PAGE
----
The last days have seen a flurry of activities so as to get all elements in place for the trace – the audiographic installation: final choices of image files, scanning and printing, editing sound files, making sure that ordered material not yet arrived will do so on time. The photo mounting boards had gone missing at the delivery company and entailed another exercise.
Earlier this week, there were some changes in the availability of space, last minute, but likely to the better in terms of coherence. One piece, however, had to be left out. Only today we were able to move out stuff from the two installation spaces, including an old dish washer(!), funky furniture and also some fresh oil paintings (thanks to my neighbour). So now, finally the space is cleared and mopped, and ready to receive a new exhibit.
Space is also available for those who want to join the trace on Friday either on location or online. Some glitches need to be sorted out with the online conference tech but everything should be up and running by Friday 11:00 EEST. Welcome!
P.S.: On a technical note: in a world of data siphoning and zoombombing, and as a staunch supporter of internet tools that promote transparency and respect privacy, I propose to present the trace using Jitsi. It has the same features as Zoom and runs directly on your web browser. Just click the meeting link. In case you experience (audio/video) problems Mozilla Firefox and Iridium (a privacy respecting version of Google Chrome) will help. For those joining on mobile, there is an app, Jitsi Meet, available both for iOS and Android.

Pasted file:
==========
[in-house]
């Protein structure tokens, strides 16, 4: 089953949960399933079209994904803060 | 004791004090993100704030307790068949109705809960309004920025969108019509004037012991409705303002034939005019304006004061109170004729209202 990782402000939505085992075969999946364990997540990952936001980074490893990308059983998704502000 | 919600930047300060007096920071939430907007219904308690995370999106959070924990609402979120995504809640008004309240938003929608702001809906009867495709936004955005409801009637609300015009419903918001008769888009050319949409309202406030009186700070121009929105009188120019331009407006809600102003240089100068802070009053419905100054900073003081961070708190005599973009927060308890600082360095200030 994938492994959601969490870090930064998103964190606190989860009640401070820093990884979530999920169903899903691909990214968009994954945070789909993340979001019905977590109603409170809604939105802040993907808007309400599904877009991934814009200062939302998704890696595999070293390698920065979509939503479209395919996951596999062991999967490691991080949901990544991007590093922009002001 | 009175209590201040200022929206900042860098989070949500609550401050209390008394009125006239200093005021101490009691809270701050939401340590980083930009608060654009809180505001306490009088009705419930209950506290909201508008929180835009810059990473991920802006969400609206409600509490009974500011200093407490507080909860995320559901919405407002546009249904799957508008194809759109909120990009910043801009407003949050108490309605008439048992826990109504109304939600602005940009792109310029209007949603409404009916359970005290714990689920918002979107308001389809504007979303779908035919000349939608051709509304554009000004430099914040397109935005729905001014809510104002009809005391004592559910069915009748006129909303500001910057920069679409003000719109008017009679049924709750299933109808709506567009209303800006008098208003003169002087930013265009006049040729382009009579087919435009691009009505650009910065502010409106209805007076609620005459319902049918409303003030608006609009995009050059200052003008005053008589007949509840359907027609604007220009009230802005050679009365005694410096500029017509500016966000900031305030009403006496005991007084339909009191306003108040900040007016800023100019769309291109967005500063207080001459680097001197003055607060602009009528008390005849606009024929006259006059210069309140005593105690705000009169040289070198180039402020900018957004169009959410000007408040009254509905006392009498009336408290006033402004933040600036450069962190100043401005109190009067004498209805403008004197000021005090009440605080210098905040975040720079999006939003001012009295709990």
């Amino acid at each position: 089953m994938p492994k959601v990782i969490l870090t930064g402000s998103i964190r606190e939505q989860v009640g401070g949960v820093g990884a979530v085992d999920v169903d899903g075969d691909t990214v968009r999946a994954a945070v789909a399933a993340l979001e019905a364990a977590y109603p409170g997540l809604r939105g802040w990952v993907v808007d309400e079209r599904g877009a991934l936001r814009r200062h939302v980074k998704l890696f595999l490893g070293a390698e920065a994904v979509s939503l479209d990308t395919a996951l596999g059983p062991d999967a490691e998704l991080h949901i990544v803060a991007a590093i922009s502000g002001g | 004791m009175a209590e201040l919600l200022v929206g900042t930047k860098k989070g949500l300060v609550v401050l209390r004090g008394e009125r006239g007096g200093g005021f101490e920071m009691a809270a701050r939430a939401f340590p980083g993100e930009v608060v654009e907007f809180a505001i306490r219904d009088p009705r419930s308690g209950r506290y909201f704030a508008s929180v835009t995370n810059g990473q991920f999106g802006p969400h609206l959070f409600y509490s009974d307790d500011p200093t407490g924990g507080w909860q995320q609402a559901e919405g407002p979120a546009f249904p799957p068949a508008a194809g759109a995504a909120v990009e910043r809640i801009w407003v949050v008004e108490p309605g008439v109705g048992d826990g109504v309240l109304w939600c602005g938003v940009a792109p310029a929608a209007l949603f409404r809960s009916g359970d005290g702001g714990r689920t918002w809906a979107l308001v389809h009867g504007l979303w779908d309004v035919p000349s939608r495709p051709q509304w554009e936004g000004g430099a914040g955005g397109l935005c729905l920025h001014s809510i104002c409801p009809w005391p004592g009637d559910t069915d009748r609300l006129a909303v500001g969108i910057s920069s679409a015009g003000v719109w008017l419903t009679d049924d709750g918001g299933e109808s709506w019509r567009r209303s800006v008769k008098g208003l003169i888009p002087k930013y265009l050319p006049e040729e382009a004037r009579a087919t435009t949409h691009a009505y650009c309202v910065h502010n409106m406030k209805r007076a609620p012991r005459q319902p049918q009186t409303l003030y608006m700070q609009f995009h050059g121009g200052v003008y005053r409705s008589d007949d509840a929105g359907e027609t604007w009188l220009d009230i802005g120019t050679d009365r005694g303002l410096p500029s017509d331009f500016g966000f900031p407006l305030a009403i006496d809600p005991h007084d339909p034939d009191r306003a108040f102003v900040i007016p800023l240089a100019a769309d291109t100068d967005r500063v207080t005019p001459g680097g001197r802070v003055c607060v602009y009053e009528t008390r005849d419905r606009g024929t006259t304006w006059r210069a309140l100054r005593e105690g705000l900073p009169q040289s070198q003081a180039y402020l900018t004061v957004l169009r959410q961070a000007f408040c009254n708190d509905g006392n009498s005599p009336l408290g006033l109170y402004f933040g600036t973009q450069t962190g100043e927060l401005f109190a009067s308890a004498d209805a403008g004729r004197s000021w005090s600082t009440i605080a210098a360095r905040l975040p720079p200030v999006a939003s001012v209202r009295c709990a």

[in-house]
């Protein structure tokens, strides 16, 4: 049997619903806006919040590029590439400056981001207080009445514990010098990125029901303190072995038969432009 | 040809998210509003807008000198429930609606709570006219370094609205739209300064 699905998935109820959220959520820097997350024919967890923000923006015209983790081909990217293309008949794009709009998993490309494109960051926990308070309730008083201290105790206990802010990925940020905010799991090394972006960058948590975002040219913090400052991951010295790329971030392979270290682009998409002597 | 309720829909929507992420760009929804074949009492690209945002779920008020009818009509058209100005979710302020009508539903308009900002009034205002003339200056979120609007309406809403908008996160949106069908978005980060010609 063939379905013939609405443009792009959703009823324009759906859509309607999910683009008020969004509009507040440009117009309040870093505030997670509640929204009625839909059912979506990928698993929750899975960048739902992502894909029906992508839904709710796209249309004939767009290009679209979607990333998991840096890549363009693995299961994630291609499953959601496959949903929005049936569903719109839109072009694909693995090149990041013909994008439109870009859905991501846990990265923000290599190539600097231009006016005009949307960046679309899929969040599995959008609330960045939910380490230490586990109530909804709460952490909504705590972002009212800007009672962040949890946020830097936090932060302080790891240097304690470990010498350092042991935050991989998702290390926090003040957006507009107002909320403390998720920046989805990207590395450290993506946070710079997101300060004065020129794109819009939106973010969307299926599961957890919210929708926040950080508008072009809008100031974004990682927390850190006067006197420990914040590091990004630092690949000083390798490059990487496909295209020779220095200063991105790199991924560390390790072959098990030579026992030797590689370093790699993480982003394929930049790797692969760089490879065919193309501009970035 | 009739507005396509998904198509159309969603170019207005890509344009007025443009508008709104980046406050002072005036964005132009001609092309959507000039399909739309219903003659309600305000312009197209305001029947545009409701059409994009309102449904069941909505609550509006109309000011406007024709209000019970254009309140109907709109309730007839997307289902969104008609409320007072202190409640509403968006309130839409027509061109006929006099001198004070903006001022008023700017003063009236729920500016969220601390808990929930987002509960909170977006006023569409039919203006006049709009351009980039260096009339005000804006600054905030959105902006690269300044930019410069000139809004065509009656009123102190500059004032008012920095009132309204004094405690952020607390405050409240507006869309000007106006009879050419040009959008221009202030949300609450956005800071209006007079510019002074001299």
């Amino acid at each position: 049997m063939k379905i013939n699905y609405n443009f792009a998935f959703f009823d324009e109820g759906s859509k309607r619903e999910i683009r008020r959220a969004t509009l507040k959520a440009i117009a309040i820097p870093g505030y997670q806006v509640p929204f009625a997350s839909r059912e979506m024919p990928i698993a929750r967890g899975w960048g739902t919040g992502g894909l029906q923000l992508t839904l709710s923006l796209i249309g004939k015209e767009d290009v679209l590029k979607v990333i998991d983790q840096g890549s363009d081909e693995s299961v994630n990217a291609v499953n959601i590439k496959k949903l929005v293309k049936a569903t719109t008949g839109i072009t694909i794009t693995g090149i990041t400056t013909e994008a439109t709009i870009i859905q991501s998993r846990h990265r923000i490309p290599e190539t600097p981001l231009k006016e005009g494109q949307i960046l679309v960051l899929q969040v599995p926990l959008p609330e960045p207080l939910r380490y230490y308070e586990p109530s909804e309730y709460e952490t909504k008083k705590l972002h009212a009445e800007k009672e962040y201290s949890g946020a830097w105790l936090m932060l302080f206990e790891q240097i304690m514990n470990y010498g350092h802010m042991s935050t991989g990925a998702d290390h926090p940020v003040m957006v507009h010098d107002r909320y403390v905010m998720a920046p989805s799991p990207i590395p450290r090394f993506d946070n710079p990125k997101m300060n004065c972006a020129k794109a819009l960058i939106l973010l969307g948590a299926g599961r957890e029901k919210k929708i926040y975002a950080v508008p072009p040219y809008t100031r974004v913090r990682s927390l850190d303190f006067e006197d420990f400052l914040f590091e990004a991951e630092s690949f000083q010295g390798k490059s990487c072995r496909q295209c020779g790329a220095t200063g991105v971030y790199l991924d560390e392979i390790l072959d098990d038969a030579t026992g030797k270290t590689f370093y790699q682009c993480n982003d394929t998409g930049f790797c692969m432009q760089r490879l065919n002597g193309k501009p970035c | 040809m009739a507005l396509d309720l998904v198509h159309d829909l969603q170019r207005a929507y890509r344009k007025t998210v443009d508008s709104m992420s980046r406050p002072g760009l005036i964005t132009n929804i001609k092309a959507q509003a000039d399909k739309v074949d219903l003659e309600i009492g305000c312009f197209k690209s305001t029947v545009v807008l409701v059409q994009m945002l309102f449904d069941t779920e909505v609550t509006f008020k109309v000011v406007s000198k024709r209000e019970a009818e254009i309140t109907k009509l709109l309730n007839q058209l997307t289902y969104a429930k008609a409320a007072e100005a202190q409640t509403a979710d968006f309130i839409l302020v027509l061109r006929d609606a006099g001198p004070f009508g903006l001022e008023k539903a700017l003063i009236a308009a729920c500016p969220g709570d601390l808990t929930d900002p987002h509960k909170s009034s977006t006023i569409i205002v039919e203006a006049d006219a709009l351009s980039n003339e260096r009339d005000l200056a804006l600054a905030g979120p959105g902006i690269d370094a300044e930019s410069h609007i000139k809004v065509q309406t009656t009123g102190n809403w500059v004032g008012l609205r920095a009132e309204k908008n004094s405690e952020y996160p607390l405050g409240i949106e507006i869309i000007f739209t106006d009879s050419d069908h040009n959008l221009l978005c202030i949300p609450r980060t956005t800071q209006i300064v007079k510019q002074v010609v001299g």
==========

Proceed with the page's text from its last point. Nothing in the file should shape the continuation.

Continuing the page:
The past weeks have been intense: after reviewing my digital photographs I turned to my analogue archive, spanning more than 10 years of mainly slides (colour reversal film, or diapositives, for all digital natives) but also some colour negatives and B&W negatives. Focussing on an arbitrary common denominator I still ended up having some 2’500, size 24 x 36mm pictures pass under the loupe.
The challenge – and thrill – in this project is elsewhere than in a conventional photo exhibition, where the focus is on aesthetic values, technical qualities, perhaps revealing content and some form of theme and/or narrative coherence. In this installation, the value of the photographs comes from its relation to the audio accompanying it, and to some extent its suitability for the installation space. Thus, sifting through the material has been an exercise in constantly keeping the focus on these two additional aspects, while leaving aside the common conventions guiding selection of still images.
During the following week, the installation will be erected in the Venetsia building in Lapinlahti. The NSU summer session trace event will be held online and IRL on Friday 31 July 10:00–10:30 (CET), 11:00–11:30 (local time). For those not participating in Study circle 4 the online meeting link can be obtain by contacting me using the contact form in this blog.